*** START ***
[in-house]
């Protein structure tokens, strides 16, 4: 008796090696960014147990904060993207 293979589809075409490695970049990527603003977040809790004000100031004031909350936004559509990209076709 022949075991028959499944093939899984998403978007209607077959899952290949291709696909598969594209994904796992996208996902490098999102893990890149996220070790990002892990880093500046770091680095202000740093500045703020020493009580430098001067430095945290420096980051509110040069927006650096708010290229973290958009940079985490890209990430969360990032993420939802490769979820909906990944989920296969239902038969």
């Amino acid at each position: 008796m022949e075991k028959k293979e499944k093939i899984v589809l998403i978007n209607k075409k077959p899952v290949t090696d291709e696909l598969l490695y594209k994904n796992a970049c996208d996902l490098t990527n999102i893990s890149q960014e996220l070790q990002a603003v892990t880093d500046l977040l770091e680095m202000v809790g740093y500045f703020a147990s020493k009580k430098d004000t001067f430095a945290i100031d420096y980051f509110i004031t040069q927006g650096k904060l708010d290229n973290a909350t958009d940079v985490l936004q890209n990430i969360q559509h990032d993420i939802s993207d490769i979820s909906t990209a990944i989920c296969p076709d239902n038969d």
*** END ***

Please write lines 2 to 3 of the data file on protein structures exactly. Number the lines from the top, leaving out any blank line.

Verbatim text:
């Protein structure tokens, strides 16, 4: 008796090696960014147990904060993207 293979589809075409490695970049990527603003977040809790004000100031004031909350936004559509990209076709 022949075991028959499944093939899984998403978007209607077959899952290949291709696909598969594209994904796992996208996902490098999102893990890149996220070790990002892990880093500046770091680095202000740093500045703020020493009580430098001067430095945290420096980051509110040069927006650096708010290229973290958009940079985490890209990430969360990032993420939802490769979820909906990944989920296969239902038969």
């Amino acid at each position: 008796m022949e075991k028959k293979e499944k093939i899984v589809l998403i978007n209607k075409k077959p899952v290949t090696d291709e696909l598969l490695y594209k994904n796992a970049c996208d996902l490098t990527n999102i893990s890149q960014e996220l070790q990002a603003v892990t880093d500046l977040l770091e680095m202000v809790g740093y500045f703020a147990s020493k009580k430098d004000t001067f430095a945290i100031d420096y980051f509110i004031t040069q927006g650096k904060l708010d290229n973290a909350t958009d940079v985490l936004q890209n990430i969360q559509h990032d993420i939802s993207d490769i979820s909906t990209a990944i989920c296969p076709d239902n038969d």